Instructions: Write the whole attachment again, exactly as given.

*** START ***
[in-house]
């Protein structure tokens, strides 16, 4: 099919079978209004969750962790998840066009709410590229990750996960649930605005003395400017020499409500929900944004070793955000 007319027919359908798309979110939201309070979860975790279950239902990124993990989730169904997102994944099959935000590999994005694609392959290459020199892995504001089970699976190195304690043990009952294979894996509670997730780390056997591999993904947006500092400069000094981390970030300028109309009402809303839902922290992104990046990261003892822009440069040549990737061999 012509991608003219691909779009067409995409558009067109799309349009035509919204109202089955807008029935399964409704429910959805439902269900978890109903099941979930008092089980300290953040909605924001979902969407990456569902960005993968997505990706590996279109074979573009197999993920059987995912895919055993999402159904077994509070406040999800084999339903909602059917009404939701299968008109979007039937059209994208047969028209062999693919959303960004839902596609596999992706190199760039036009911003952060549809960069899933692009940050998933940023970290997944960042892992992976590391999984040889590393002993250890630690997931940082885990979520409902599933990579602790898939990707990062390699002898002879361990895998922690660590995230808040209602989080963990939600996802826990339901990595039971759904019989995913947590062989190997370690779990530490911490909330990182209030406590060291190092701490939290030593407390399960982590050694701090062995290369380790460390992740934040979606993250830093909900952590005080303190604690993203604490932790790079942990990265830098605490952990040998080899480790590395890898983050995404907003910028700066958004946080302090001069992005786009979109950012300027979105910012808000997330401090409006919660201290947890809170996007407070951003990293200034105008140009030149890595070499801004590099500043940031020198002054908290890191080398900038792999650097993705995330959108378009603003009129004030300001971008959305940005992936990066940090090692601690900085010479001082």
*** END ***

[in-house]
């Protein structure tokens, strides 16, 4: 099919079978209004969750962790998840066009709410590229990750996960649930605005003395400017020499409500929900944004070793955000 007319027919359908798309979110939201309070979860975790279950239902990124993990989730169904997102994944099959935000590999994005694609392959290459020199892995504001089970699976190195304690043990009952294979894996509670997730780390056997591999993904947006500092400069000094981390970030300028109309009402809303839902922290992104990046990261003892822009440069040549990737061999 012509991608003219691909779009067409995409558009067109799309349009035509919204109202089955807008029935399964409704429910959805439902269900978890109903099941979930008092089980300290953040909605924001979902969407990456569902960005993968997505990706590996279109074979573009197999993920059987995912895919055993999402159904077994509070406040999800084999339903909602059917009404939701299968008109979007039937059209994208047969028209062999693919959303960004839902596609596999992706190199760039036009911003952060549809960069899933692009940050998933940023970290997944960042892992992976590391999984040889590393002993250890630690997931940082885990979520409902599933990579602790898939990707990062390699002898002879361990895998922690660590995230808040209602989080963990939600996802826990339901990595039971759904019989995913947590062989190997370690779990530490911490909330990182209030406590060291190092701490939290030593407390399960982590050694701090062995290369380790460390992740934040979606993250830093909900952590005080303190604690993203604490932790790079942990990265830098605490952990040998080899480790590395890898983050995404907003910028700066958004946080302090001069992005786009979109950012300027979105910012808000997330401090409006919660201290947890809170996007407070951003990293200034105008140009030149890595070499801004590099500043940031020198002054908290890191080398900038792999650097993705995330959108378009603003009129004030300001971008959305940005992936990066940090090692601690900085010479001082």